Browsing a fruit and veg market was a reminder to Catherine Tyldesley of how dramatically her diet has changed. Five years ago, her high-protein intake meant she ate so much meat she had steak for breakfast. And go back 20 years and she was only eating junk food and was a size 22.
Now, most of the ex-Coronation Street star’s meals are plant-based – and she says she has never felt or looked better.
Cath overhauled her diet after waking up to the importance of good gut health.
And she is now revisiting the experts she met on one of ITV’s Tonight documentaries in 2015, to hear which gut health products really work – and which should be avoided.
Cath, 36, says: “I feel more energised, mentally and physically, since becoming more plant-based. I feel a greater sense of vitality. And I enjoy food a lot more as I eat a wider range now and making all kinds of different recipes, rather than sticking to the same high-protein ones.”
Her whole perspective changed when she had son Alfie, who is five next week.
“Since I have had Alfie things are no longer about weight-loss, it is just about being on the planet for as long as possible,” she says. “When you are busy working mum you can’t afford to get poorly. Children are unforgiving like that.
“I love being busy and making the most of life. I feel like to do that I have
to fuel my body correctly – you wouldn’t put petrol in a diesel car.”
Cath, whose husband Tom Mitford is a fitness trainer, felt confident about her diet when she first had her gut health tested on Tonight.
She had shed six stone to drop to a size 10, exercised regularly and ate what she thought was a well-balanced diet. But results showed she lacked vital nutrients.
She says: “I was a stickler for meat, meat, meat. At one point I was even eating steak for breakfast when I was doing a lot of weight training. I have a good friend who is a nutritionist and when I told him what I was eating he said, ‘Blimey, Cath, you’re not a bodybuilder’.
“But at that point in time, if you went to the gym or had a personal trainer, the message seemed to be protein, protein, protein.
“When you are on a weight-loss journey and weight-train, you can almost develop a fear of carbs.”
The tests showed Cath’s microbes were not working as they should. Scientists say the bacteria in our guts can help to produce different chemicals depending on what foods we eat – some go to the brain to make us happy or sad or change our appetite or control our immune system.
What we eat has a massive impact on whether or not that bacteria works properly. Cath says: “It was a shock when I got the results. The inflammatory markers were quite high. There was some good stuff in there as well that had come from the fruit and veg I was eating but I was in desperate need of a clean-up.”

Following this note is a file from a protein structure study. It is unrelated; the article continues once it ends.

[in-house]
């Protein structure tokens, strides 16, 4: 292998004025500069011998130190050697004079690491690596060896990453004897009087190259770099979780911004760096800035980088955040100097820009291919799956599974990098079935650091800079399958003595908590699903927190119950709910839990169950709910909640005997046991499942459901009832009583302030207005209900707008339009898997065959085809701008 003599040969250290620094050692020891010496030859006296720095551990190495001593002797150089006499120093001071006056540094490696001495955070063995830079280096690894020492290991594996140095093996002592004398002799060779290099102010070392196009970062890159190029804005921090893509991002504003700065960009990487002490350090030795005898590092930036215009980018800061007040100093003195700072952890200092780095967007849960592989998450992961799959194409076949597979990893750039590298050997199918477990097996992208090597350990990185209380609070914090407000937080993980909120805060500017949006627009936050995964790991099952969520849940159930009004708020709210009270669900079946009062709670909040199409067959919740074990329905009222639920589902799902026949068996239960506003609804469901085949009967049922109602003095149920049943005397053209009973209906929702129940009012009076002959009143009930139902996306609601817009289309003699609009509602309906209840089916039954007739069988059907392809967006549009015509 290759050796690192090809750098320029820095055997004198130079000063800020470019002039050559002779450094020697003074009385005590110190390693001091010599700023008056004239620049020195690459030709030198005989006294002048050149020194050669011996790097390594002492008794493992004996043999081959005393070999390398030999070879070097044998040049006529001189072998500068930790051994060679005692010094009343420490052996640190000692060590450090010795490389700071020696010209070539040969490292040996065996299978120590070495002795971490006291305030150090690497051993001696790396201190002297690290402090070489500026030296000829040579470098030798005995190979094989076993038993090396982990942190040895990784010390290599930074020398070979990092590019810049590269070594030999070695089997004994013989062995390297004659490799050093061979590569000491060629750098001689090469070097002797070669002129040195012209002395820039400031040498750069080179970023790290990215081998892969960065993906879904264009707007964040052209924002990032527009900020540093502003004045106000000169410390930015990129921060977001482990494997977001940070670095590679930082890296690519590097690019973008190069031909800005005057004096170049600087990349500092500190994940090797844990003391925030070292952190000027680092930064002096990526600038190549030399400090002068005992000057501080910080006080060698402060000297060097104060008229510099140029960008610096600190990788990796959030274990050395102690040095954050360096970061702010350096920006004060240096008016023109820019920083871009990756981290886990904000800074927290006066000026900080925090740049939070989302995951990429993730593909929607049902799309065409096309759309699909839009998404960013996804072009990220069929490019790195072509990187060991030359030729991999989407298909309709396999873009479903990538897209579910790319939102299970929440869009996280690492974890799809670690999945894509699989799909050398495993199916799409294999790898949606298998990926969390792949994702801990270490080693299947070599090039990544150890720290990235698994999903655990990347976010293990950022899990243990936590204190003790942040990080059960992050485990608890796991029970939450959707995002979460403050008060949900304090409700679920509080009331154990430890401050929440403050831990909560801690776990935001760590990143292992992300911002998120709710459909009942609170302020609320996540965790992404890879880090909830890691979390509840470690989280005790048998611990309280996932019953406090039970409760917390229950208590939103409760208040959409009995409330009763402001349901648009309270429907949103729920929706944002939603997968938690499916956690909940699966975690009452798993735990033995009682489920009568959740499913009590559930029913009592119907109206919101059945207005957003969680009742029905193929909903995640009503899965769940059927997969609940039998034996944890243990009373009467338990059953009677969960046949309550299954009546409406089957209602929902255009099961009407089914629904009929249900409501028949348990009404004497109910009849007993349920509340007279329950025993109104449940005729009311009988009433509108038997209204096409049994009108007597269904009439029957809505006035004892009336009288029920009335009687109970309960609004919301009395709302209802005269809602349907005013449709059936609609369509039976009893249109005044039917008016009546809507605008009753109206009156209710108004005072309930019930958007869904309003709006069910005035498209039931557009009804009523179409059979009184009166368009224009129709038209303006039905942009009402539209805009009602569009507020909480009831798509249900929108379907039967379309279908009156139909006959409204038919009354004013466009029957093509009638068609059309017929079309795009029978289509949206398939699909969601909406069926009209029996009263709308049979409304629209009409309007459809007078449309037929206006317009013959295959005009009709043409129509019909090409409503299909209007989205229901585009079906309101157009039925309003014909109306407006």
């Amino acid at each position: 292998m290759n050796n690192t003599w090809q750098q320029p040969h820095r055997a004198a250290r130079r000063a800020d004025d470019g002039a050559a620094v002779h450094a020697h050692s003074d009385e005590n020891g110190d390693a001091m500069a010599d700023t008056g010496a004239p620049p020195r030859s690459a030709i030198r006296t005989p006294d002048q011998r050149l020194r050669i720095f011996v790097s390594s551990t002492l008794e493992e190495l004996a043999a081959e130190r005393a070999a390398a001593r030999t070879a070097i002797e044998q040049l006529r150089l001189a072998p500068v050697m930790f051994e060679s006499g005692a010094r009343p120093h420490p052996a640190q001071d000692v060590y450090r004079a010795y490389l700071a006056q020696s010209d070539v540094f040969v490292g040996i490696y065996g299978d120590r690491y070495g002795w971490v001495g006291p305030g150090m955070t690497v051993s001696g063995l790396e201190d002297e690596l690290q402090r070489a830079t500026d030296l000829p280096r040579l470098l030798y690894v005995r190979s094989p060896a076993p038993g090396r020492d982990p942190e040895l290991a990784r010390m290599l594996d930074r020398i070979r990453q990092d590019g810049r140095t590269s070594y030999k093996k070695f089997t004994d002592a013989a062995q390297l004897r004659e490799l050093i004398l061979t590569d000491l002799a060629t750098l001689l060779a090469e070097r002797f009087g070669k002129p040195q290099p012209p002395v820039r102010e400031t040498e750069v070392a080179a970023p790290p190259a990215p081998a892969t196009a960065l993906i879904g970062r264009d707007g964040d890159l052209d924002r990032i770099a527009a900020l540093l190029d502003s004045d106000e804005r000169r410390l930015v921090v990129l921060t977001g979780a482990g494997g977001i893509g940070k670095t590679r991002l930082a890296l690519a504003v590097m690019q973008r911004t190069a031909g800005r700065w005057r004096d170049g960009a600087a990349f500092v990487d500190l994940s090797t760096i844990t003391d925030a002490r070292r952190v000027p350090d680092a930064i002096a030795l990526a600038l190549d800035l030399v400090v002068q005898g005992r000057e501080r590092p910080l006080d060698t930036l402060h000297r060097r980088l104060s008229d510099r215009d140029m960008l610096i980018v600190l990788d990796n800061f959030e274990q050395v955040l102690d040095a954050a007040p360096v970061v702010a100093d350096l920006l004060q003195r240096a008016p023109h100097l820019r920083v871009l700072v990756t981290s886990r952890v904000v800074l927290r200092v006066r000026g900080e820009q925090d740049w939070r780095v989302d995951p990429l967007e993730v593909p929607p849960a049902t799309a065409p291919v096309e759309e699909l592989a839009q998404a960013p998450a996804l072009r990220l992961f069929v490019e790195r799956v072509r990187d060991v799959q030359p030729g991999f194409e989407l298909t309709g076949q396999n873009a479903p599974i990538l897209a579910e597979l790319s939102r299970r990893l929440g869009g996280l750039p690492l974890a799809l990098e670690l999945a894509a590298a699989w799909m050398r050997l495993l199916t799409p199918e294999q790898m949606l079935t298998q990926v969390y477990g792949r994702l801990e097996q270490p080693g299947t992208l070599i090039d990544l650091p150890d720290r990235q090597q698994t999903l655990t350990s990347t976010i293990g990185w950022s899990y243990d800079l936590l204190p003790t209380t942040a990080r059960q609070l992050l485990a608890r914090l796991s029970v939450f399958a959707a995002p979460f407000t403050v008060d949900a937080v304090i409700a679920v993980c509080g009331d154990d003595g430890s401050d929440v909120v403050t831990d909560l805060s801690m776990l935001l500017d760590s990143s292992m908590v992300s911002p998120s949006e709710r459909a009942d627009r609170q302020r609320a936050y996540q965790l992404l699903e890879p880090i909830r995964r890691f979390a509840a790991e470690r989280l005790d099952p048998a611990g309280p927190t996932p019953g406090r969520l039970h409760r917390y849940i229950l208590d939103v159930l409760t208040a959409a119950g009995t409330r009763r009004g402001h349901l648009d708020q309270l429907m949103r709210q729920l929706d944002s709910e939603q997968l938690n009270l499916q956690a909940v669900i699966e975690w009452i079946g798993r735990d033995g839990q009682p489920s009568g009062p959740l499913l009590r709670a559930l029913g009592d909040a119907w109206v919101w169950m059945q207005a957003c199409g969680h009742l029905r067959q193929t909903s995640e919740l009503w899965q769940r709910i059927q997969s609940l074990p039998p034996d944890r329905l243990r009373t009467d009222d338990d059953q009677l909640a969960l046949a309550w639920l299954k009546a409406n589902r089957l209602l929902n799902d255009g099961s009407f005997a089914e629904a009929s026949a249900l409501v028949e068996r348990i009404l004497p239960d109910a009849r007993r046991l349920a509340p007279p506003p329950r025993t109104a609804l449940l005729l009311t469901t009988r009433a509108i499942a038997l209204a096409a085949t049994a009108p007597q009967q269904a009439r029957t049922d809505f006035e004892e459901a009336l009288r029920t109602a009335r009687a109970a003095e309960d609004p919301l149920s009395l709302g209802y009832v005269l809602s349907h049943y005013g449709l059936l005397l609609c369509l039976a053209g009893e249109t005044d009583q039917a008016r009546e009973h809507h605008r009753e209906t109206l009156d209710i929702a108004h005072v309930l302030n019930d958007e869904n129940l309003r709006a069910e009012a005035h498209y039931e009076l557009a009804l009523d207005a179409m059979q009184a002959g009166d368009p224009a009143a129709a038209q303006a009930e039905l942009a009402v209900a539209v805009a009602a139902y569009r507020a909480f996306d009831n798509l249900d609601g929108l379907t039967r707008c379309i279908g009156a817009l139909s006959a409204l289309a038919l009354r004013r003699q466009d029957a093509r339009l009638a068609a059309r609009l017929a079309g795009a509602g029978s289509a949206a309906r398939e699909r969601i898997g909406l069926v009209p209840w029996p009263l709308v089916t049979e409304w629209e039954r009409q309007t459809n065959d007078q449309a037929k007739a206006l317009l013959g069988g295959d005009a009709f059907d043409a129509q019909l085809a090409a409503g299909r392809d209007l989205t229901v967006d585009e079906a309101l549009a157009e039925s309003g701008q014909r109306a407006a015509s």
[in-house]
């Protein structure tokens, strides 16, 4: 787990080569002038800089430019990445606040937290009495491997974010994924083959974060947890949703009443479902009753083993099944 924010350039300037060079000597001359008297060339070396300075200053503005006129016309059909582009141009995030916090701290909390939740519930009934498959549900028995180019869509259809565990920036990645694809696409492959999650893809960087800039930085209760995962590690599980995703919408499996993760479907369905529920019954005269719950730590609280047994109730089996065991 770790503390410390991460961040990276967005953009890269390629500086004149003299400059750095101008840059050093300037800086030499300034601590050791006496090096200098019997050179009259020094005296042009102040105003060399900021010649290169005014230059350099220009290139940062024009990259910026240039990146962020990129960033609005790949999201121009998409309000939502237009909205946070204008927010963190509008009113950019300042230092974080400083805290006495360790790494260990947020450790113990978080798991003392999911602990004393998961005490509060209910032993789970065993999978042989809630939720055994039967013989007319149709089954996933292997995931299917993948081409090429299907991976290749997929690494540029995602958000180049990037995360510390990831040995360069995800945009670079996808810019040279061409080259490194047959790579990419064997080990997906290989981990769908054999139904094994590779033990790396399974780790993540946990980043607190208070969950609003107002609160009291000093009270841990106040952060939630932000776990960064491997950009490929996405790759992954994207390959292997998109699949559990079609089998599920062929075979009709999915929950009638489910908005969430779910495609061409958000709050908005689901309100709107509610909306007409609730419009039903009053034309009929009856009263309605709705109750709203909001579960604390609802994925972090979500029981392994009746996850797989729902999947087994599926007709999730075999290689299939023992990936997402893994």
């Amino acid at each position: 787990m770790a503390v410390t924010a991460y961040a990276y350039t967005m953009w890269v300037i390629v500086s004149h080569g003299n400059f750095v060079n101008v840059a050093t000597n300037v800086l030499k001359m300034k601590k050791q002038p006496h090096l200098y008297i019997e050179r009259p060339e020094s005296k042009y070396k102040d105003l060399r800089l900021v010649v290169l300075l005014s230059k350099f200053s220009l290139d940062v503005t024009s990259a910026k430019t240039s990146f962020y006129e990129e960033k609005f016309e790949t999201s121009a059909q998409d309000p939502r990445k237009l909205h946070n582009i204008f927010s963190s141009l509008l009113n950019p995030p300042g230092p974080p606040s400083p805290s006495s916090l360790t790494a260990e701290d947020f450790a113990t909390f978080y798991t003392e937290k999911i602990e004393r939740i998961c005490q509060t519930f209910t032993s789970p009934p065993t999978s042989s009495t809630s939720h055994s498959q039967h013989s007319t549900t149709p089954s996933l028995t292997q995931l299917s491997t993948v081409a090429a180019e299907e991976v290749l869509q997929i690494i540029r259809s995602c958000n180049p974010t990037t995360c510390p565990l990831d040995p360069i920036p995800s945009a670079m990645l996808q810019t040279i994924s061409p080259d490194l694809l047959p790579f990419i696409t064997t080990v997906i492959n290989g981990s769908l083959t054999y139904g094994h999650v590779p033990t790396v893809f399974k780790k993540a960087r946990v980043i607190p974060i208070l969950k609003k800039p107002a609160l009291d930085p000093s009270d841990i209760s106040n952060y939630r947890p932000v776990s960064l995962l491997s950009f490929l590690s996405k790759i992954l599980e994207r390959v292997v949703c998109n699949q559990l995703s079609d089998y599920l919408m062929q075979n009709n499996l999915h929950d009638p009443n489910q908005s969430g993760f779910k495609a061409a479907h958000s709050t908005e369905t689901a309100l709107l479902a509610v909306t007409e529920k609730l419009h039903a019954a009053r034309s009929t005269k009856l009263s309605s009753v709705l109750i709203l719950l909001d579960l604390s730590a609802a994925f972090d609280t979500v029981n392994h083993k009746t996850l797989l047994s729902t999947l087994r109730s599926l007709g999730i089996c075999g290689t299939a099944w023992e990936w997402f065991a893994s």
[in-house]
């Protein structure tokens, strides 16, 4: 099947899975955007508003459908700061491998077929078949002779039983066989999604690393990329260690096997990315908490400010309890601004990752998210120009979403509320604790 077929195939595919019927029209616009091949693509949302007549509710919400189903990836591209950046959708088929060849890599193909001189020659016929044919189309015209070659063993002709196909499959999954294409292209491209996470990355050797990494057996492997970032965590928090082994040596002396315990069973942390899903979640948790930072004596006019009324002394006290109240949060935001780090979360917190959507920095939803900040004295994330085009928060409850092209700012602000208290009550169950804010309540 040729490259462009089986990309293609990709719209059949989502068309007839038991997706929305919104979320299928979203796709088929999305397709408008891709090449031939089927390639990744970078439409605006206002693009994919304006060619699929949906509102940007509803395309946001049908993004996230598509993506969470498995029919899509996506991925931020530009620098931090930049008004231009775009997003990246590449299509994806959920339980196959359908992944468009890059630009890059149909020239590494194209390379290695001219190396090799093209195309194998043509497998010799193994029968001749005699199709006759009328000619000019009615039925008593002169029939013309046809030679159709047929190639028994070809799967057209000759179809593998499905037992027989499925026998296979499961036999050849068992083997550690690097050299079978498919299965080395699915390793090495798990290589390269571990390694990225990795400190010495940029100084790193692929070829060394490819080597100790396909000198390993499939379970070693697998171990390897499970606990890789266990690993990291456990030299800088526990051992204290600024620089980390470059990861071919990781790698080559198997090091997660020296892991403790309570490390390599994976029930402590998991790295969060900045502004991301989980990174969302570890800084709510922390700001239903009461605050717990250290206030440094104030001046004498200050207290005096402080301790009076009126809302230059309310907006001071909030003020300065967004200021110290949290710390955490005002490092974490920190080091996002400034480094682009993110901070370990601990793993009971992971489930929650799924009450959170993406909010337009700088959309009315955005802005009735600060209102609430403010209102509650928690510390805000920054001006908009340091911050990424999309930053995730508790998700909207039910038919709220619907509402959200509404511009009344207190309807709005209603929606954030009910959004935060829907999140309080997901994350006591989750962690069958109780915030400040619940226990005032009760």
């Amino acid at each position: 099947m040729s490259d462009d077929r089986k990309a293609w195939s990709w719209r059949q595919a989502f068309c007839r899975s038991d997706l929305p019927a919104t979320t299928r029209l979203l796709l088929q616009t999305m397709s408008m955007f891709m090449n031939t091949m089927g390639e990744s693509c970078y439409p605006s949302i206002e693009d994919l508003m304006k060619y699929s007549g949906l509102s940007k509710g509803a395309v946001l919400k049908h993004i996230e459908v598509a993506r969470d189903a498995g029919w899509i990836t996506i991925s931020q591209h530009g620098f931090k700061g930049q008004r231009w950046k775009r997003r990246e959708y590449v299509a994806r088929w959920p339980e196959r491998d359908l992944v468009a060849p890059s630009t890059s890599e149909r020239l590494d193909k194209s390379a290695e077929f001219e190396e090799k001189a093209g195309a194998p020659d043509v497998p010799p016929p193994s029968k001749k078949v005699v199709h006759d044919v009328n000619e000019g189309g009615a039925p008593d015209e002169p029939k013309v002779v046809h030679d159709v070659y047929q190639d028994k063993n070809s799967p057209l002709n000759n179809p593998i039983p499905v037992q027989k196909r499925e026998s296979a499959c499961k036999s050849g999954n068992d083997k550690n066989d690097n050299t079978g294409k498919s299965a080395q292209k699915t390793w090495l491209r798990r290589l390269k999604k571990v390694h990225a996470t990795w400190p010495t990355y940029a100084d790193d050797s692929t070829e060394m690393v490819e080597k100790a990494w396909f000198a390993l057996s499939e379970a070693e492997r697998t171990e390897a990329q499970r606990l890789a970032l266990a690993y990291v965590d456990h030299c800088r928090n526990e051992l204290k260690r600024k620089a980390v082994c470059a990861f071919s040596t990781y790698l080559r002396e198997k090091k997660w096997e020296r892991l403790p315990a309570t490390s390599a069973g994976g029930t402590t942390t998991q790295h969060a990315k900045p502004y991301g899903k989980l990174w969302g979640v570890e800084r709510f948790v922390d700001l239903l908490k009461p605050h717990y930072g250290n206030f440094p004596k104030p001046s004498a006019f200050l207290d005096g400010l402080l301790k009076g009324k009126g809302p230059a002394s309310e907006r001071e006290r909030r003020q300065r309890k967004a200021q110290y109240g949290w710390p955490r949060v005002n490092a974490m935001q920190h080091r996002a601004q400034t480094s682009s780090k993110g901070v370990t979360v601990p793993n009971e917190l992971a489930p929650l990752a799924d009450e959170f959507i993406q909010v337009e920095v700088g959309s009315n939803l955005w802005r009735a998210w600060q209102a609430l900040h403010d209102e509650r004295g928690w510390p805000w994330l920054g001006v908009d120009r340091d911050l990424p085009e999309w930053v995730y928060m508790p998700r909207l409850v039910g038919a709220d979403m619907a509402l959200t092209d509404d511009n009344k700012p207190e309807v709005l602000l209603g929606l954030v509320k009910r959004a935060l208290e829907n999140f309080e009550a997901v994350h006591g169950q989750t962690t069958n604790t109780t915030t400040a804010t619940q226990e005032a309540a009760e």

She immediately changed her diet. Out went the steak for breakfast and the bodybuilder’s staple of chicken, rice and broccoli. In its place came a more plant-based regime, with lots of fruit, veg and wholegrains – and less meat and fish.
“My gut bacteria wasn’t flourishing. In order for it to work properly, diversity is key. And although I was eating some vegetables, you should really be aiming for 30 different plant-based products each week.
“It sounds like a lot but actually it isn’t, instead of buying a bag of broccoli buy a bag of mixed veg and then straight away you have four or five different types.”
The gut health products sector is now worth £750million a year in Britain. For Cath’s new Tonight programme, she has reunited with Professor Tim Spector, who highlights the benefits of gut-friendly foods.
This time, he warns Cath – and shoppers in general – to tread carefully as there is so much choice. These include probiotics such as yoghurt, sauerkraut and a milk drink, as well as fashionable new products such as fermented tea drink kombucha.
But he says not all products are as good for the gut as they seem to be.
Things to look out for are high levels of sugar, artificial sweeteners, long lists of ingredients and foods that have been heavily processed.
Cath says: “Artificial sweeteners are terrible for gut health. Your body doesn’t know how to process them. It is so important to read the labels.
“If you can’t pronounce the words, it shouldn’t really be going into your system. If something has reams and reams of ingredients, preservatives, then again you have to question.
“I think if you eat from the land then you can’t go far wrong.”
Cath’s weight temporarily plunged during last year’s Strictly Come Dancing , when she danced with pro Johannes Radebe. After the Strictly tour she showed on Instagram how her clothes were too big, saying: “It’s official, I need a pie. Lost my junk.” The actress has clearly now done her homework on what she should and should not eat.
Looking back to her days as an overweight teen who lived off junk food, she cannot believe how far she has come.
And she says she is living proof it is never too late to make healthy changes.
“The old Cath didn’t have a clue,” she says. “The foods I used to consume! Don’t get me wrong, I love a bit of cake as much as anybody but I make the right choices or I might make a healthier cake.
“When I ate a lot of junk food I couldn’t function. I had a foggy brain, I was always tired, I was incredibly unfit. When I look back it was a form of self-abuse
in a way.
“I feel sad I didn’t make the effort to learn more back then. It is about education, it is about getting this across in schools. But we still aren’t, which is frustrating and it’s why I am
so behind making programmes like this.
“It is never too late to make changes and you could possibly prolong your life.”
- Diet: Trust Your Gut? is on ITV1 at 7.30pm tonight.
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